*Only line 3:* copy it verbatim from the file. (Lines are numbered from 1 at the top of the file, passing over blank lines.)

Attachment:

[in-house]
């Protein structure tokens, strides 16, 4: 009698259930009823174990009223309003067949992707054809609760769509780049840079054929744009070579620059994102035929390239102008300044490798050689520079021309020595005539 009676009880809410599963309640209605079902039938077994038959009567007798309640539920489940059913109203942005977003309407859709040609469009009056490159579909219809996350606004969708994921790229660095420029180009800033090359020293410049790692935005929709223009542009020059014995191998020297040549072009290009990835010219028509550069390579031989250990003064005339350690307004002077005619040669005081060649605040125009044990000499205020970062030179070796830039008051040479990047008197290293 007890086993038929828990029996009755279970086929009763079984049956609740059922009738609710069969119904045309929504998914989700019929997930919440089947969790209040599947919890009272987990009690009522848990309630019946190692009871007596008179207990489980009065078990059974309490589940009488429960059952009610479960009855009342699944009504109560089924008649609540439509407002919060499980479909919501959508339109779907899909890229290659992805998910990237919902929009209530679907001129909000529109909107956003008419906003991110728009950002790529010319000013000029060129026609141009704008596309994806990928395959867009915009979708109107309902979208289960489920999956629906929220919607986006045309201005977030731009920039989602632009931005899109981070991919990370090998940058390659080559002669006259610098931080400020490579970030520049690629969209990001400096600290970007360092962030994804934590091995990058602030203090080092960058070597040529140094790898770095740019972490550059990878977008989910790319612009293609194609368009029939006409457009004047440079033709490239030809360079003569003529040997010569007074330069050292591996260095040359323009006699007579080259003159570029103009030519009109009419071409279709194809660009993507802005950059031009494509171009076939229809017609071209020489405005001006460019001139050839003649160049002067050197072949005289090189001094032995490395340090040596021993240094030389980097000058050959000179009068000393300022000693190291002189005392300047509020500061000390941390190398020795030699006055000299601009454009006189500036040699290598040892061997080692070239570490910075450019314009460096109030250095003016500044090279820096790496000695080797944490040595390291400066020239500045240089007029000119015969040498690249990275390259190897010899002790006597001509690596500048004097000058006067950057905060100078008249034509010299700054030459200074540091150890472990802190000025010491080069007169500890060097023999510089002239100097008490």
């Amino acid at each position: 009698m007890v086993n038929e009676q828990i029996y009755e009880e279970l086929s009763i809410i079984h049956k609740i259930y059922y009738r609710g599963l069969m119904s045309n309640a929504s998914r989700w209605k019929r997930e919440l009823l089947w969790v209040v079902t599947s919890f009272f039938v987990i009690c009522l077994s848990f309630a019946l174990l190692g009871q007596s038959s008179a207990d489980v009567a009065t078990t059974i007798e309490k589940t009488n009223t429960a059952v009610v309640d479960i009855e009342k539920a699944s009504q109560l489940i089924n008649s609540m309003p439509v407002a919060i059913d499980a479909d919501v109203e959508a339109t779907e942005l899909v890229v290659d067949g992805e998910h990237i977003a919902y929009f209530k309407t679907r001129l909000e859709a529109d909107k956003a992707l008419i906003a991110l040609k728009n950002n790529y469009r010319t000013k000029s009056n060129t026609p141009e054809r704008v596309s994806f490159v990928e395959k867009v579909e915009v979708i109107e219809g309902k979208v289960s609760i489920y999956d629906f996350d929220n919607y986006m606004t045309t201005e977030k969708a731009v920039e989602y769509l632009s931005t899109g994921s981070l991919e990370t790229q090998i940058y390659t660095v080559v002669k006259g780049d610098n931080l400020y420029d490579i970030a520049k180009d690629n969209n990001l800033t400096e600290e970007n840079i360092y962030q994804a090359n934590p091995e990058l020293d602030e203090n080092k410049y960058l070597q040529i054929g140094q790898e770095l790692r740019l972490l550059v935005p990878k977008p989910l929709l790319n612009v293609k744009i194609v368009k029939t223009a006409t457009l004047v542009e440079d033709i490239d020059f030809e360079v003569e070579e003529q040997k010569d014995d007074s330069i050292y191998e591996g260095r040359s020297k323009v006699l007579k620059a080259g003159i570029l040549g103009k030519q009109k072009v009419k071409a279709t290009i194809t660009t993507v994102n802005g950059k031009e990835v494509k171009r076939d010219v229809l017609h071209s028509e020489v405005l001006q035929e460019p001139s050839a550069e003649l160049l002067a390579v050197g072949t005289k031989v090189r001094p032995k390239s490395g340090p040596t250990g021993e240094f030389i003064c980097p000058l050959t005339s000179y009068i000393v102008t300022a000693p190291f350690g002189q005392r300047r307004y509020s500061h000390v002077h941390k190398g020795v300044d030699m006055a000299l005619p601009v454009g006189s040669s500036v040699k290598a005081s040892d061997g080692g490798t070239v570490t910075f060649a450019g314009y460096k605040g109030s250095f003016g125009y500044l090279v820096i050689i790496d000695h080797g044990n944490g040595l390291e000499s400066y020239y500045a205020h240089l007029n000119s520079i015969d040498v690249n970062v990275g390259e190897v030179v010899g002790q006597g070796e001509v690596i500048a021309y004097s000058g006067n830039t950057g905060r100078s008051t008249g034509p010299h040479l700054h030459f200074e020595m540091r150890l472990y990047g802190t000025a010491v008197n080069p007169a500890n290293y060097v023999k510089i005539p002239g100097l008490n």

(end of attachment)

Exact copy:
């Amino acid at each position: 009698m007890v086993n038929e009676q828990i029996y009755e009880e279970l086929s009763i809410i079984h049956k609740i259930y059922y009738r609710g599963l069969m119904s045309n309640a929504s998914r989700w209605k019929r997930e919440l009823l089947w969790v209040v079902t599947s919890f009272f039938v987990i009690c009522l077994s848990f309630a019946l174990l190692g009871q007596s038959s008179a207990d489980v009567a009065t078990t059974i007798e309490k589940t009488n009223t429960a059952v009610v309640d479960i009855e009342k539920a699944s009504q109560l489940i089924n008649s609540m309003p439509v407002a919060i059913d499980a479909d919501v109203e959508a339109t779907e942005l899909v890229v290659d067949g992805e998910h990237i977003a919902y929009f209530k309407t679907r001129l909000e859709a529109d909107k956003a992707l008419i906003a991110l040609k728009n950002n790529y469009r010319t000013k000029s009056n060129t026609p141009e054809r704008v596309s994806f490159v990928e395959k867009v579909e915009v979708i109107e219809g309902k979208v289960s609760i489920y999956d629906f996350d929220n919607y986006m606004t045309t201005e977030k969708a731009v920039e989602y769509l632009s931005t899109g994921s981070l991919e990370t790229q090998i940058y390659t660095v080559v002669k006259g780049d610098n931080l400020y420029d490579i970030a520049k180009d690629n969209n990001l800033t400096e600290e970007n840079i360092y962030q994804a090359n934590p091995e990058l020293d602030e203090n080092k410049y960058l070597q040529i054929g140094q790898e770095l790692r740019l972490l550059v935005p990878k977008p989910l929709l790319n612009v293609k744009i194609v368009k029939t223009a006409t457009l004047v542009e440079d033709i490239d020059f030809e360079v003569e070579e003529q040997k010569d014995d007074s330069i050292y191998e591996g260095r040359s020297k323009v006699l007579k620059a080259g003159i570029l040549g103009k030519q009109k072009v009419k071409a279709t290009i194809t660009t993507v994102n802005g950059k031009e990835v494509k171009r076939d010219v229809l017609h071209s028509e020489v405005l001006q035929e460019p001139s050839a550069e003649l160049l002067a390579v050197g072949t005289k031989v090189r001094p032995k390239s490395g340090p040596t250990g021993e240094f030389i003064c980097p000058l050959t005339s000179y009068i000393v102008t300022a000693p190291f350690g002189q005392r300047r307004y509020s500061h000390v002077h941390k190398g020795v300044d030699m006055a000299l005619p601009v454009g006189s040669s500036v040699k290598a005081s040892d061997g080692g490798t070239v570490t910075f060649a450019g314009y460096k605040g109030s250095f003016g125009y500044l090279v820096i050689i790496d000695h080797g044990n944490g040595l390291e000499s400066y020239y500045a205020h240089l007029n000119s520079i015969d040498v690249n970062v990275g390259e190897v030179v010899g002790q006597g070796e001509v690596i500048a021309y004097s000058g006067n830039t950057g905060r100078s008051t008249g034509p010299h040479l700054h030459f200074e020595m540091r150890l472990y990047g802190t000025a010491v008197n080069p007169a500890n290293y060097v023999k510089i005539p002239g100097l008490n």